Brittany A.: You'll start to see that. But in our industry, I think how the industry used to be is we were comfortable or used to that immediate gratification because you bring a client in. It's more transactional in nature. Bam, there's your results. Now it's a little bit different than that. Now with how we charge fees, with how our businesses are structured with the planning being such a necessity in our business, that's something that creates more of a long game strategy. When you're looking at your budget, again, Bryan, throughout the percentage of seven to 10% sometimes especially if you're in the two, three, four, 5 million plus category of production, you might look at that and go, "Holy smokes. I don't even know what the heck I'm going to spend that on. How am I even going to decide what I spend?"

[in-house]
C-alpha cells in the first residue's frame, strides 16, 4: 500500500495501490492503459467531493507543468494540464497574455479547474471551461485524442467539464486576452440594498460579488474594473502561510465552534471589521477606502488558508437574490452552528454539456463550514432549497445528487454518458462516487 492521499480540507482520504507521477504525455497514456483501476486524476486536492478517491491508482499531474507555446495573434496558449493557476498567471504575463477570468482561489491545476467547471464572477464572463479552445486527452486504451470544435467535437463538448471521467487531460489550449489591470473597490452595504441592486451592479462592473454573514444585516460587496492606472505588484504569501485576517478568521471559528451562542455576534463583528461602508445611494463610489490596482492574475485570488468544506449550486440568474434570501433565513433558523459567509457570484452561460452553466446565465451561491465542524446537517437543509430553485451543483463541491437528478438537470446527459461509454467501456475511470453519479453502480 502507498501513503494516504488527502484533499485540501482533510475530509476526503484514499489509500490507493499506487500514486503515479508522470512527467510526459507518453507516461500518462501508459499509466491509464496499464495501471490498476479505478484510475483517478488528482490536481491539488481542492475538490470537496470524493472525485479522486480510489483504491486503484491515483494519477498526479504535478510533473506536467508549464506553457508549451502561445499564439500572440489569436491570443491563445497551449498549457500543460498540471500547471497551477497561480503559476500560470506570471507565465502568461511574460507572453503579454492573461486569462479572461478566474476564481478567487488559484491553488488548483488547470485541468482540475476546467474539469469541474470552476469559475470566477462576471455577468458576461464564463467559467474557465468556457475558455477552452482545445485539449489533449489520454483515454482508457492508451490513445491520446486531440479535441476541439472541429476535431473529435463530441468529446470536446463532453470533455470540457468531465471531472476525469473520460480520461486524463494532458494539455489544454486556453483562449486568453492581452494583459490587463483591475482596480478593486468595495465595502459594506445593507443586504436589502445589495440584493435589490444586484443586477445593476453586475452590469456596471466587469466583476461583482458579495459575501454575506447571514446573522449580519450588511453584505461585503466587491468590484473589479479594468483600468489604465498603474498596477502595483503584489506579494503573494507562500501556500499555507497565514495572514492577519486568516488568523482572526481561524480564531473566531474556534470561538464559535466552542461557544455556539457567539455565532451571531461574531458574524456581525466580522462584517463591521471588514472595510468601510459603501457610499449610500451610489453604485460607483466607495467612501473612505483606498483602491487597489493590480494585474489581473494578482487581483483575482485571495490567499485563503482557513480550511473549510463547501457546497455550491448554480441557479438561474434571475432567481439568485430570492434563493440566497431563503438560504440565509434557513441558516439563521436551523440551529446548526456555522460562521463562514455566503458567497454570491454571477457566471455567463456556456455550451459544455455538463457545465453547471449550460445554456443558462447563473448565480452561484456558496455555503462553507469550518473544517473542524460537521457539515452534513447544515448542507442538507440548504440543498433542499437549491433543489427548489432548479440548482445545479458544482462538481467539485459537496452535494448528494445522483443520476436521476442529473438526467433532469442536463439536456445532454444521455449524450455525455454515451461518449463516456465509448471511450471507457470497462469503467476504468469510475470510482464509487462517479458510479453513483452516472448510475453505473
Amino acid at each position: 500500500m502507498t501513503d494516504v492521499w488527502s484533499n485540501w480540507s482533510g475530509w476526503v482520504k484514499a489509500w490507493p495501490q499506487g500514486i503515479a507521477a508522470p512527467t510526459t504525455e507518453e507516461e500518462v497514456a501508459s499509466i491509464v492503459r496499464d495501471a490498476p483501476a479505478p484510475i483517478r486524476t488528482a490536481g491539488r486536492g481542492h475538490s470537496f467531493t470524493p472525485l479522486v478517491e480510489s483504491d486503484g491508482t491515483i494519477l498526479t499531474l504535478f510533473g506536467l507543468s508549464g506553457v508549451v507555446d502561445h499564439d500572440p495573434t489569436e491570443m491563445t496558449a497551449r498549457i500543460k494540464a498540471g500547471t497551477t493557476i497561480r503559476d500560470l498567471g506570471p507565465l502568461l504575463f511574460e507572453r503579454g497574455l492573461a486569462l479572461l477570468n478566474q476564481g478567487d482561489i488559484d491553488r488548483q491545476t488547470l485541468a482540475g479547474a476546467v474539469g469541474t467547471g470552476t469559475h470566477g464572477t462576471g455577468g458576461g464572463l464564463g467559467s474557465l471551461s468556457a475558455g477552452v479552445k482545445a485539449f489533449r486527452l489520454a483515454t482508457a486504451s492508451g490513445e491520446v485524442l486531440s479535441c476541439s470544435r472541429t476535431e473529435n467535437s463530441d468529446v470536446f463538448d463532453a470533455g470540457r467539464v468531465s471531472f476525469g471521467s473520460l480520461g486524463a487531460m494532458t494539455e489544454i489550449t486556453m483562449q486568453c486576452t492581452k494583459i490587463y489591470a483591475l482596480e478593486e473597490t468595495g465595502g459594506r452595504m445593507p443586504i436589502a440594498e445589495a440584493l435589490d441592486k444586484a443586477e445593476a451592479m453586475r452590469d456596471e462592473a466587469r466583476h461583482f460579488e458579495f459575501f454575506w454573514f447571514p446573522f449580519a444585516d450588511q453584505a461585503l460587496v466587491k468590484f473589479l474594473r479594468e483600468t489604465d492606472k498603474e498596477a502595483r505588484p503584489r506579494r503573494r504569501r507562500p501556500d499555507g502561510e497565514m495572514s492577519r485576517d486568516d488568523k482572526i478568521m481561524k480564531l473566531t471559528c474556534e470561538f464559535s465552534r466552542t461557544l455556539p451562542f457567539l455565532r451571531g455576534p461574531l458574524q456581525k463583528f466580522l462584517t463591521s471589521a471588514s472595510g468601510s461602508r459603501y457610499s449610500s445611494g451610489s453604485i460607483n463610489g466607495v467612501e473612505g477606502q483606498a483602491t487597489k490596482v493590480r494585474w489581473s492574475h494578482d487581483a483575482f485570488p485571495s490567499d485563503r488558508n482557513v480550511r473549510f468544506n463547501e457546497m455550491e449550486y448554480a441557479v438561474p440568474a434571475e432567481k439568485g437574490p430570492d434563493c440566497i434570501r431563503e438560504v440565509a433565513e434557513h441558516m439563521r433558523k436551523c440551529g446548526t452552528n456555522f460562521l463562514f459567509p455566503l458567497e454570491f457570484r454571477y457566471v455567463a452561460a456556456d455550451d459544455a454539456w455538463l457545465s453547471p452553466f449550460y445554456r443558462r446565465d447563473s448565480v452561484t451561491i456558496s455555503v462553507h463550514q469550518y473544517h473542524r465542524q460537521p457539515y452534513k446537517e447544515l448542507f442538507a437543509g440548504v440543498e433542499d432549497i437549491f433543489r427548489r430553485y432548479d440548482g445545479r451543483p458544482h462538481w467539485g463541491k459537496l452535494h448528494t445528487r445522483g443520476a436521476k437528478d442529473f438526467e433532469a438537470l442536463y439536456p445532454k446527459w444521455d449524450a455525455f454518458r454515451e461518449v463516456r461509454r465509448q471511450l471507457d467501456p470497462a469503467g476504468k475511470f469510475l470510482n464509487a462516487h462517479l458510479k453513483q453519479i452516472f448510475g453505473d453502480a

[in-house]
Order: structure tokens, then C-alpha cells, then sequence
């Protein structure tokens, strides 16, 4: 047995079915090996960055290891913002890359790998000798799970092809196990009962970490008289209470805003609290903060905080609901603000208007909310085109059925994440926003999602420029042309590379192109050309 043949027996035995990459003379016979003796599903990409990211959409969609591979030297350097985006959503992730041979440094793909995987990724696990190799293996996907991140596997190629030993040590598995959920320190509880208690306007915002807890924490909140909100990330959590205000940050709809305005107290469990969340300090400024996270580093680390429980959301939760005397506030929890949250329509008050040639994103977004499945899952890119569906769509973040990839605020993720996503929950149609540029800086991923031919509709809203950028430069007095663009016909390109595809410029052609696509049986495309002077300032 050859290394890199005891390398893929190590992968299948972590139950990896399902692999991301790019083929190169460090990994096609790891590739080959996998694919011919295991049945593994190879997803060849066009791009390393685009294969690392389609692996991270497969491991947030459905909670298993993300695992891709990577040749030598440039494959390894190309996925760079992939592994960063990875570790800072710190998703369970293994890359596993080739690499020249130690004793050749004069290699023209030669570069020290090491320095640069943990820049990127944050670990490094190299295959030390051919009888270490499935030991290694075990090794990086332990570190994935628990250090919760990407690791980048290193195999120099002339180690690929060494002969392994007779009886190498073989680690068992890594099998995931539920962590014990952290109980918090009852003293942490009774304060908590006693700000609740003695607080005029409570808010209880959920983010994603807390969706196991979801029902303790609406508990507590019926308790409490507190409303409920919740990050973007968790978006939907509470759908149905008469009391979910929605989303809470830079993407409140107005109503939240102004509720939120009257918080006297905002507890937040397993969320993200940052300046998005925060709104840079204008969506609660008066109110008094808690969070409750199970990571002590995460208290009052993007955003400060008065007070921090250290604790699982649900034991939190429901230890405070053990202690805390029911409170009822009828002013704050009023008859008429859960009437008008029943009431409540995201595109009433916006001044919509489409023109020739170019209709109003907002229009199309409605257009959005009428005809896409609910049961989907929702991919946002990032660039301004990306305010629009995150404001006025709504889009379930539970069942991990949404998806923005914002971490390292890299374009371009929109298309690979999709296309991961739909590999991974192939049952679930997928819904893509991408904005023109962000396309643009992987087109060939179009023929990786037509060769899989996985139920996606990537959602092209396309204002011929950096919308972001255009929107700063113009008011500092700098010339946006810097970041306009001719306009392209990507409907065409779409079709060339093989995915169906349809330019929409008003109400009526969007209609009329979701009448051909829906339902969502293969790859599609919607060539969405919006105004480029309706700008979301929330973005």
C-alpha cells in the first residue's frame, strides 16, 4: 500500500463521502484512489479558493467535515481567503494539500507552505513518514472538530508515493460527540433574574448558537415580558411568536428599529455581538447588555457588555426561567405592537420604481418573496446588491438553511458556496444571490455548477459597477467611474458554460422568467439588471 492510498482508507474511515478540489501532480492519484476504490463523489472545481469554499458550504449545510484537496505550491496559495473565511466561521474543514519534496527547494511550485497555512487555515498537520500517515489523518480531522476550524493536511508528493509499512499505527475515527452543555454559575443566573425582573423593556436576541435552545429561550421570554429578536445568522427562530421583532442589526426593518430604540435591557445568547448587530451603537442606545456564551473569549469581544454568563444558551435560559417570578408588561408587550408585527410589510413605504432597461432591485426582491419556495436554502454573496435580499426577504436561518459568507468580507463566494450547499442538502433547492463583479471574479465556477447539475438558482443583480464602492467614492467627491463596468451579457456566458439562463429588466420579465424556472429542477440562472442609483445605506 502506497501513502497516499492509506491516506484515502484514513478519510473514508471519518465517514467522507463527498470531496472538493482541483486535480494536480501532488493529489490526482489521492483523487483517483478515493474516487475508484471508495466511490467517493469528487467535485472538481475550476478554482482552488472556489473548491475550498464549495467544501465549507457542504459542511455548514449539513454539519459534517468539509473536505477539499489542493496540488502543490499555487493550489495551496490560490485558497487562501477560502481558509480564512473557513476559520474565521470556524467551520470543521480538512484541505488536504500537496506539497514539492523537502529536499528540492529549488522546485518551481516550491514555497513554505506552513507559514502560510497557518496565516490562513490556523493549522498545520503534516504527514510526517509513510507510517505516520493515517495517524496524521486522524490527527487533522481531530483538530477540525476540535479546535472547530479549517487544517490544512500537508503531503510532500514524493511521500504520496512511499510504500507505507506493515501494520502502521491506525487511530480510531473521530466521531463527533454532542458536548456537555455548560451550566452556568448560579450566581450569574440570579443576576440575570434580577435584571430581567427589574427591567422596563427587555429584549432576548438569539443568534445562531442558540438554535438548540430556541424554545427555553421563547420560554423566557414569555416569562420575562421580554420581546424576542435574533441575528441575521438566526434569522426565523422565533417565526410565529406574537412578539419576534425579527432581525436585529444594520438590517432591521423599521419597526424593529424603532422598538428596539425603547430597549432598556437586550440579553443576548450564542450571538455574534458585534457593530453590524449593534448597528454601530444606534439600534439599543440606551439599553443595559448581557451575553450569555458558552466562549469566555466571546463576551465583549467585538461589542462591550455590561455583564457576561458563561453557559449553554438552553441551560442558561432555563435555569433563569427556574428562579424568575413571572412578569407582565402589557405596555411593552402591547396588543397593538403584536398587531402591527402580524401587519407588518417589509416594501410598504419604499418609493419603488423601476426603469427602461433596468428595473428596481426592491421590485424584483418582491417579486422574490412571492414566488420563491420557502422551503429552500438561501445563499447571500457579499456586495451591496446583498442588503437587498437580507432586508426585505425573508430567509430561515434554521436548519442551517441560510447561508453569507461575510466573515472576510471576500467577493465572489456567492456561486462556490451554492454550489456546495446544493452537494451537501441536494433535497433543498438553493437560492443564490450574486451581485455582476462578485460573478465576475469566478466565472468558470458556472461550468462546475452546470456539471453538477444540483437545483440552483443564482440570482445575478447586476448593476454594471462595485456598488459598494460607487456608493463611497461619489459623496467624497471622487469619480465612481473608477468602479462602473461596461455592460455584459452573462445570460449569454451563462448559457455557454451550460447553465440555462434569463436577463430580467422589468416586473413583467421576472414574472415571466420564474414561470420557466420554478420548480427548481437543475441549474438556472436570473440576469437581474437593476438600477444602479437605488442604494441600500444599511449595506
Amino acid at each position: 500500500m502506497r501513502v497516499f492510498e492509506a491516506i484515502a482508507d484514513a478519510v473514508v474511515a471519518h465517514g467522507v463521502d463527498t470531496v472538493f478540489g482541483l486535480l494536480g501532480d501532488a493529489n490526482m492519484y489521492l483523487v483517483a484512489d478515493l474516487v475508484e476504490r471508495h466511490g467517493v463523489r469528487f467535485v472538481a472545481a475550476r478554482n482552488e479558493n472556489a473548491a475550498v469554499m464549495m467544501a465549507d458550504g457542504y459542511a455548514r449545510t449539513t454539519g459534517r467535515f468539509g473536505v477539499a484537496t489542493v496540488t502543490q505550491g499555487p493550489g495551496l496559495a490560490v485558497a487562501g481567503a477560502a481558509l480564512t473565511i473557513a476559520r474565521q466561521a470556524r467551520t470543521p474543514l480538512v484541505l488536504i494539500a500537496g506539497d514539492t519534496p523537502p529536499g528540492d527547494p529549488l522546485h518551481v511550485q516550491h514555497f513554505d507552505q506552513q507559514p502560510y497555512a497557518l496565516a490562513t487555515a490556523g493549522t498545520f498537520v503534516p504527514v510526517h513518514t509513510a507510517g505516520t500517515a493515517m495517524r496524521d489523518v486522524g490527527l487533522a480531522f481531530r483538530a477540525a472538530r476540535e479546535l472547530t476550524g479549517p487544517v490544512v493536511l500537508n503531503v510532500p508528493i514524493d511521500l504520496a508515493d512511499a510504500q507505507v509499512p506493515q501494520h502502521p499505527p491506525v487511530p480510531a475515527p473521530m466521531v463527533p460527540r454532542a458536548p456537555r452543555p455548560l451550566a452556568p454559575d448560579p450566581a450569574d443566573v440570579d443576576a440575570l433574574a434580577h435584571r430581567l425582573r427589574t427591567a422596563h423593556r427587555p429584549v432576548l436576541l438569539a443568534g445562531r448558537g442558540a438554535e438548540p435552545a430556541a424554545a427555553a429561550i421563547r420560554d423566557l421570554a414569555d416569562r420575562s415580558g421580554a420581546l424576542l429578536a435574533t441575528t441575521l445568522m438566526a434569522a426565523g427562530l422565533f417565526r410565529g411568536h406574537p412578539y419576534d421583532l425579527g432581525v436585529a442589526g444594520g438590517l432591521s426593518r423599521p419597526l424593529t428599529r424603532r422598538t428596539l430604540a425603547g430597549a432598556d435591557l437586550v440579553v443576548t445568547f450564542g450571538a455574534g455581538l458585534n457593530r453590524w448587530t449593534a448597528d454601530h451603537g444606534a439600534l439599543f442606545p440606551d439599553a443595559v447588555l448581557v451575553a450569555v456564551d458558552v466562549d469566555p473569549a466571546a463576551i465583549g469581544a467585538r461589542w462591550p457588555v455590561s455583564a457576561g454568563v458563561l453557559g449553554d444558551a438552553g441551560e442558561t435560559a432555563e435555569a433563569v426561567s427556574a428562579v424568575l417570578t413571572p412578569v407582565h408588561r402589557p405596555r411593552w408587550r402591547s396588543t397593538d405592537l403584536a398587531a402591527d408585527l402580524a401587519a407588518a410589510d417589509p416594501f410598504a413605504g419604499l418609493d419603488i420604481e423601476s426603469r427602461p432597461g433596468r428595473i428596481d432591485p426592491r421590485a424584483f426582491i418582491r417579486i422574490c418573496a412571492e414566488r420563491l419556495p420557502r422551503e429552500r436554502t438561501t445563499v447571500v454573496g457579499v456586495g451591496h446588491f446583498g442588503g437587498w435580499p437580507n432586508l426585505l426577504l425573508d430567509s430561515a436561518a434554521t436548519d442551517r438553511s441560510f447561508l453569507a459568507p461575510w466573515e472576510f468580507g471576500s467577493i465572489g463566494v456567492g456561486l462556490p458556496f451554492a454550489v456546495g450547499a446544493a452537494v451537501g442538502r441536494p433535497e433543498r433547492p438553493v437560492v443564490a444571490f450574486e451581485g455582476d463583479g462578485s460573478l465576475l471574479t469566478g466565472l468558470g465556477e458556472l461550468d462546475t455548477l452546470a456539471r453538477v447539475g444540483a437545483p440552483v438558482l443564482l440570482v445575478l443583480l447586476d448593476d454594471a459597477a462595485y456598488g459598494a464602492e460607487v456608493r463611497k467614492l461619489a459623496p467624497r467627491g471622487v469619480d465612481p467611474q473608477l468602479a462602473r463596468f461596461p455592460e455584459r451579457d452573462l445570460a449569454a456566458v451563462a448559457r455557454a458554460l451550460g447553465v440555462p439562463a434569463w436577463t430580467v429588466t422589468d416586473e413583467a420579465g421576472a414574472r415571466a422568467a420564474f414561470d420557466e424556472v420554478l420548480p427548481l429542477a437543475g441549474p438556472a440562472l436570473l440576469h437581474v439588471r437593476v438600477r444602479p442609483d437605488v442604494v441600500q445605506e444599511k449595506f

Brittany A.: Here's the thing, this is what I want to point out is that when you're just determining and allocating for your marketing budget, it's not just stuff that Draye was talking about. It's not just the stuff that Bryan mentioned. Part of marketing and part of really learning the tricks of the trade is to surround yourself with people who know what the heck they're doing, with people who have done it before. At Sweet Financial, for example, part of our marketing budget is actually in some of the masterminds that we attend. When we are going to something that is strictly geared towards learning how to market in an effective and efficient manner or learning from people that are expert marketers, that's how we met Draye is through a mastermind.